Britain’s dirty secret – the island havens that make life hell for the world’s poor

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The G8 agenda on tax is getting increasingly radical, and much of the credit on that must go to to the UK Government hosts. Issues that were off the table months ago are now up not just for discussion but for decision. The agenda has moved beyond tax evasion to the kind of tax avoidance that has been able up to now to squeak through as legal. The UK is serious, not just in its public statements, but, representatives of other governments have confirmed to me, in the private intergovernmental discussions too. As one official from a European country told me, “We couldn’t believe it when the UK put tax on the agenda. For years, whenever we tried to put even a sentence on tax into communiques, the British got out their red pen. And now it is they who are leading the call for action. So thanks to them, to you NGOs … and to Starbucks.”

But a contradiction lies at the heart of the UK’s action on tax dodging, one that could both hold back progress in itself and undermine the UK’s ability to get others to act. The UK is a haven for havens. Whilst the government talks of “tough negotiations” with the Lichtensteins of the world, it has power, through the Crown, to stop some of the most egregious havens and yet is holding back. The claims that these British treasure islands are independent sovereign states over whom the UK has no power is a fiction that collapses under a few minutes of scrutiny. The Kilbrandon Commission confirmed in 1973 that “The United Kingdom parliament has the power to legislate for the islands.” In 2009, the UK suspended the government of the Turks and Caicos Islands to deal with a corruption crisis. The notionally independent decisions of some of the islands to make some concessions last week were all announced on a single day by a UK Treasury press notice. When you read about “British Virgin Islands”, “British Overseas Territories” and “Crown Dependencies”, the clue is in the name. If UK tax havens fail to adequately tackle the secrecy and other practices that facilitate tax dodging it is ultimately because the UK allows it.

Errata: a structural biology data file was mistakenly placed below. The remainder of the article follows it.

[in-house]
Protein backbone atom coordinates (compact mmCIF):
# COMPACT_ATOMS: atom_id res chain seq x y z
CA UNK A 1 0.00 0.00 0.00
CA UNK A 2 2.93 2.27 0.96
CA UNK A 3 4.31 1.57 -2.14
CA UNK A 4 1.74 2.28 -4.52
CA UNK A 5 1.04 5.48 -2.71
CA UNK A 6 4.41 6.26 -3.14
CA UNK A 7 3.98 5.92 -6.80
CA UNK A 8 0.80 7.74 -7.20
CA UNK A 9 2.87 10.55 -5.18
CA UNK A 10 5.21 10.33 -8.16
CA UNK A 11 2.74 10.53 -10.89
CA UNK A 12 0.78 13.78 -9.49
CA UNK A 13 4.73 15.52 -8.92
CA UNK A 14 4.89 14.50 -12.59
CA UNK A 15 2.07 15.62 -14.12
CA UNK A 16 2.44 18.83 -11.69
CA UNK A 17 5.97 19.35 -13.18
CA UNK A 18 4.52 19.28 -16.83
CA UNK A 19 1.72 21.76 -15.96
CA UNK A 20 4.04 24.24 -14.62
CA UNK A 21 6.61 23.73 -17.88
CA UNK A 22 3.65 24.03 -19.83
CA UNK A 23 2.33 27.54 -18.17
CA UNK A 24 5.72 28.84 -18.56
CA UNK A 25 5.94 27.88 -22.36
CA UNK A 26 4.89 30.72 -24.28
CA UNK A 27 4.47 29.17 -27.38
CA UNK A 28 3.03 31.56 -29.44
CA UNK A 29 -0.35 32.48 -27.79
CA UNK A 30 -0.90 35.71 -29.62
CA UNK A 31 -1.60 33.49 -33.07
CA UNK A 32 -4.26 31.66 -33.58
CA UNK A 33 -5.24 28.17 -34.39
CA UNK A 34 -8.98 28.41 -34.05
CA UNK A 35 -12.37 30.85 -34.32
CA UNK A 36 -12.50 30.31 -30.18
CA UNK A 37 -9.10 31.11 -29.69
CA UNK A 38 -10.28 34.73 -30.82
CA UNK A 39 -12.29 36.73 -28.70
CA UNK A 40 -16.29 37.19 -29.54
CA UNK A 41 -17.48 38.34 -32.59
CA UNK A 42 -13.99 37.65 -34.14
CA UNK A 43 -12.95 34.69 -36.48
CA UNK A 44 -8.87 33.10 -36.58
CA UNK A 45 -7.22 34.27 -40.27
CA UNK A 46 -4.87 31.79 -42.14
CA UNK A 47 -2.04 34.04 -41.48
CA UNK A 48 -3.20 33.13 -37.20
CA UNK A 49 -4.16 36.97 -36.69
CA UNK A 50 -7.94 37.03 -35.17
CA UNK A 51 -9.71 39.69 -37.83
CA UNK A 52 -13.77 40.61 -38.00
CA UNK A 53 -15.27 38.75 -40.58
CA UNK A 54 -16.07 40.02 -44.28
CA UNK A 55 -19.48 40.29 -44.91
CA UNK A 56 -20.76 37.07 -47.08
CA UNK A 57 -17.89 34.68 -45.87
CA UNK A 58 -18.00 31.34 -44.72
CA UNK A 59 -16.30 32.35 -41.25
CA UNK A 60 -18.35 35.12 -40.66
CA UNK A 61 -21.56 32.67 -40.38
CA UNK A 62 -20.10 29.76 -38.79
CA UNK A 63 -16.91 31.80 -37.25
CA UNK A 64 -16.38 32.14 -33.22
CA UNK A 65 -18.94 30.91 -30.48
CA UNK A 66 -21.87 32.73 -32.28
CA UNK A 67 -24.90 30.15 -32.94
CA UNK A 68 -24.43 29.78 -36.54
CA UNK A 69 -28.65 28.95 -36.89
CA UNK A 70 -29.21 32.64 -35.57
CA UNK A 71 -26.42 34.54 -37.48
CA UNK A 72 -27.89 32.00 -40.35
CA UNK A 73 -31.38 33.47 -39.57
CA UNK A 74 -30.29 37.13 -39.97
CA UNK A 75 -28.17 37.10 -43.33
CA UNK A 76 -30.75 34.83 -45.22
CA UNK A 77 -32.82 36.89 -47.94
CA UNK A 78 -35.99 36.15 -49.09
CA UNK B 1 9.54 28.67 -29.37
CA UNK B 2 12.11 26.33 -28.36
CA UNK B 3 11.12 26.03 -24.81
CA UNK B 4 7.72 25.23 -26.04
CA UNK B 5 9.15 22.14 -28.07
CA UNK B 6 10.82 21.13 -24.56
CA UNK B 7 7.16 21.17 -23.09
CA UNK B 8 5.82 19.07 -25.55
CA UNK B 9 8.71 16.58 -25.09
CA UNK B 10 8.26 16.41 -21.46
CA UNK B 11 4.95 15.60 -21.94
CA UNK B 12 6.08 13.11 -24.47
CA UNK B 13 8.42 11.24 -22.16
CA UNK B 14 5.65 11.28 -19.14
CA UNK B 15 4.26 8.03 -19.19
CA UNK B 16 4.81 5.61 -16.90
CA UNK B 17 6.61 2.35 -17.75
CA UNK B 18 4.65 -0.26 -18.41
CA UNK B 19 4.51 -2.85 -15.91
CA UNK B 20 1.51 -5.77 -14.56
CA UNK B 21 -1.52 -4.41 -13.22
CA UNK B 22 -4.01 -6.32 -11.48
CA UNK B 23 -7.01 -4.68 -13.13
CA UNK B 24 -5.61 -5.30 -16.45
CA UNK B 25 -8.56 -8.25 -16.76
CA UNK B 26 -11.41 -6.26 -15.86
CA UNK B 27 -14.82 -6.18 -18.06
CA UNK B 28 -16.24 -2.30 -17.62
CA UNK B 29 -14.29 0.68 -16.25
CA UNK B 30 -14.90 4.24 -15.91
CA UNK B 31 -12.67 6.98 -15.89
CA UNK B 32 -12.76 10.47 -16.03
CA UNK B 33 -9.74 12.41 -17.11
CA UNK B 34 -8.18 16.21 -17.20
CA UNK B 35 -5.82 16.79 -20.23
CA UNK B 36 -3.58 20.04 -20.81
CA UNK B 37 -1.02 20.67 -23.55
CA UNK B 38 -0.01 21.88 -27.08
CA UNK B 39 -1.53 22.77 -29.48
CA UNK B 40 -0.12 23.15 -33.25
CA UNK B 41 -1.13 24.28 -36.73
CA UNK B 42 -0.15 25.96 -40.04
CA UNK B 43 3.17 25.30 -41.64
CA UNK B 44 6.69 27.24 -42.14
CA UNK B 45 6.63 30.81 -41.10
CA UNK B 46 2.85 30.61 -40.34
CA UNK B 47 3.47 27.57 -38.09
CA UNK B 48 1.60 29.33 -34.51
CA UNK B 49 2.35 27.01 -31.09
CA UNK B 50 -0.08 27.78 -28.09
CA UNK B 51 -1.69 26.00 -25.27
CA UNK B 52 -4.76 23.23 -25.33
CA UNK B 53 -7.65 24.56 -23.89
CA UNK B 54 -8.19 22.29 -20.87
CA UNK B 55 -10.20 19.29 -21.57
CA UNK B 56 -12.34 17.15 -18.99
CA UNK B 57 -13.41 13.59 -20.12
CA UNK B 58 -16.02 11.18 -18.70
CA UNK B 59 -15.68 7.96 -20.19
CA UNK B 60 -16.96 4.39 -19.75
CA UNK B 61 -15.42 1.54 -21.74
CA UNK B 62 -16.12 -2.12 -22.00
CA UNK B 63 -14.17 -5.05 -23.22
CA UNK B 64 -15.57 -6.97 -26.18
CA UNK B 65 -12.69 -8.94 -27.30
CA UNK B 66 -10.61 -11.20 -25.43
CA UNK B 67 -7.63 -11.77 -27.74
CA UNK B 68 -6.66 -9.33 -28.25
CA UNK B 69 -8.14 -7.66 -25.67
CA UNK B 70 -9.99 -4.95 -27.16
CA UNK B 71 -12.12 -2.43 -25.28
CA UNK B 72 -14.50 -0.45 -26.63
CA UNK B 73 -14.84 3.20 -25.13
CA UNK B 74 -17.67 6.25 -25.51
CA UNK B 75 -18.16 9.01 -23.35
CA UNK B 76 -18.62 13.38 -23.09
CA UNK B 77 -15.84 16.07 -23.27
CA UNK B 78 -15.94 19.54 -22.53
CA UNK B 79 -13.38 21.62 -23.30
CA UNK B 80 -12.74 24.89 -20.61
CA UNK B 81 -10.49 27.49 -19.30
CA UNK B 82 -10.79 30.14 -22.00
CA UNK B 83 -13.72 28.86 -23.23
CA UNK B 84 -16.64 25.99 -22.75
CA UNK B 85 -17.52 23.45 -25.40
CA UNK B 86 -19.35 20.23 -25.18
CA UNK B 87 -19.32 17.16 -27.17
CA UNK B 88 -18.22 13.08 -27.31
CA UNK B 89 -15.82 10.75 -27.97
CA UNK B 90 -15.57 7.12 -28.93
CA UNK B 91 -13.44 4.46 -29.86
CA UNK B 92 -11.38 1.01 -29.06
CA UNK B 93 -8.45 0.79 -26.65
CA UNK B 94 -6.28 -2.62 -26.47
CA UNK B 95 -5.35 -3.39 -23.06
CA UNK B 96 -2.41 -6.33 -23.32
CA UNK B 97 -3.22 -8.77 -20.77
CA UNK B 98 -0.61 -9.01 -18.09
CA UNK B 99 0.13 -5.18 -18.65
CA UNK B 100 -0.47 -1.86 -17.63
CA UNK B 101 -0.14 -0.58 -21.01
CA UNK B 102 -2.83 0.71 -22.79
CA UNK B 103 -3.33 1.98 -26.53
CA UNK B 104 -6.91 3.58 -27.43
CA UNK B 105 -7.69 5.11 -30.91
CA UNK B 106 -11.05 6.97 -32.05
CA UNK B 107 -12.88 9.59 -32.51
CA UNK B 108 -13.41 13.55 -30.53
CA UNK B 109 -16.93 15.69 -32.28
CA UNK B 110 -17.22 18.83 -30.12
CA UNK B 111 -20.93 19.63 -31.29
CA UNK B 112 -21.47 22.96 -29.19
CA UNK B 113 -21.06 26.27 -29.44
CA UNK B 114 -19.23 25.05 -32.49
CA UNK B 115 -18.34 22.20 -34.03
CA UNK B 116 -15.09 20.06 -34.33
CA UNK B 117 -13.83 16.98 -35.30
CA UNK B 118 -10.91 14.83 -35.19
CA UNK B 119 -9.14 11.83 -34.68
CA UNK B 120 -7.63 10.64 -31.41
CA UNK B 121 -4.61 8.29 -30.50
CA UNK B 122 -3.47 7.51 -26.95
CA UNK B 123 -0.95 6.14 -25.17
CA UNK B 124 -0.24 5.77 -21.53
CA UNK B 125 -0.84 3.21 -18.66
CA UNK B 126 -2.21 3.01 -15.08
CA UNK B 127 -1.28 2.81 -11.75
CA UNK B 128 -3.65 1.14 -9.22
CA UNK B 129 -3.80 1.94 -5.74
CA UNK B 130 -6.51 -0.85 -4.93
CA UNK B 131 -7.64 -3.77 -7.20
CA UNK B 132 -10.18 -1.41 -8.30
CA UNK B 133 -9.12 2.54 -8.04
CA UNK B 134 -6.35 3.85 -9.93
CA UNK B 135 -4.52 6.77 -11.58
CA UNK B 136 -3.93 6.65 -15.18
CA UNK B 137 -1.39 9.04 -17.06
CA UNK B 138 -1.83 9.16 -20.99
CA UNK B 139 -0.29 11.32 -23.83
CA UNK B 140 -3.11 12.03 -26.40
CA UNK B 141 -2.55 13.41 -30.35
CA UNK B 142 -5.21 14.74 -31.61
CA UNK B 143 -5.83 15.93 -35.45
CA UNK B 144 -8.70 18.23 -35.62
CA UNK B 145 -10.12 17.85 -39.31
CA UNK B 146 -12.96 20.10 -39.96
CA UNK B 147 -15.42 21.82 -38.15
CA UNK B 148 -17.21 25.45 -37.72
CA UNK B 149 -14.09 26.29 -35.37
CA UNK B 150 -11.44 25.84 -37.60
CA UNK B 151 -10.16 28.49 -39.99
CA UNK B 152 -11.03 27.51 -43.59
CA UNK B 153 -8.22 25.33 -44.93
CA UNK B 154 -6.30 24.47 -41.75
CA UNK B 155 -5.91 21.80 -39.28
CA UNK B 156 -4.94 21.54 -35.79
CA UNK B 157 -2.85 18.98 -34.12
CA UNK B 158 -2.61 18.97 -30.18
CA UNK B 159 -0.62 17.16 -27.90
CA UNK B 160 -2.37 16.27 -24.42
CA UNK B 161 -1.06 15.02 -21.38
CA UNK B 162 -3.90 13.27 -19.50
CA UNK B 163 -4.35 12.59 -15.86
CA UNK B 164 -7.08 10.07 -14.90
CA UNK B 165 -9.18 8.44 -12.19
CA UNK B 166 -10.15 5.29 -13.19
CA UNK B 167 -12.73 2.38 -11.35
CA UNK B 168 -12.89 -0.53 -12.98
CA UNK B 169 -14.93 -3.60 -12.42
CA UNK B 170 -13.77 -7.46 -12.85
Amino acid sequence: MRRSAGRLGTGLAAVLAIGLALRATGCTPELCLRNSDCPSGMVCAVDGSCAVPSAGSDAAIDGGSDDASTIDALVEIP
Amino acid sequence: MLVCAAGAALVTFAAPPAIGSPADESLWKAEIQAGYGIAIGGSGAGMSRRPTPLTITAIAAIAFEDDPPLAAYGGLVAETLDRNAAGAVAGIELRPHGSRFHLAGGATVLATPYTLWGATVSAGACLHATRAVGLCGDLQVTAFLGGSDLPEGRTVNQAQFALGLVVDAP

The impact of tax dodging on poverty is massive. Tax dodging deprives poor countries of the revenues they need to tackle poverty and to stand on their own two feet. As Jeff Sachs notes today, “The IF campaign makes a basic point: poverty can be fought, and austerity overcome, IF taxes are properly paid by those who owe them.”  Zambia would have 46% more money to invest in schools, health clinics, child nutrition and agricultural development if it could prevent tax dodging by multinationals. In a world where 2 million kids die before the age of five from malnutrition, tax dodging is literally fatal.

So why is the UK protecting its tax havens? It’s hard to know. I’ve heard, informally, from well-meaning people, arguments like “the money would just be moved elsewhere” and “it’s the only business they know”. Yet these are, sadly, no different in logic to the arguments made by drug dealers’ mums about their errant sons. I’ve heard “we can’t force them to behave”, which is flat out wrong. And “it’s OK, we’ve sorted it,” which is to mistake some minimal progress with a proper solution. Whatever the reason, it must be a very challenging cognitive dissonance, to lead an international negotiation to eradicate something which – unhappily, uneasily – you ultimately let your own people get away with. Especially when the mantra of the G8 is “Getting our own house in order.” And the dirty secret isn’t even secret any more. It’s a huge hulking big elephant in the room.

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Ben Phillips

About Ben Phillips

Ben Phillips is Director of Policy, Research, Advocacy and Campaigns, ActionAid International. He has lived and worked in four continents and 10 cities including New Delhi and Washington DC, as well as with children in poverty in East London. He has led programmes and campaigns teams in Oxfam, Save the Children, the Children's Society, the Global Call to Action Against Poverty and the Global Campaign for Education. He began his development work at the grassroots, as a teacher and ANC activist living in Mamelodi township, South Africa, in 1994, just after the end of apartheid. All posts on this blog are personal reflections.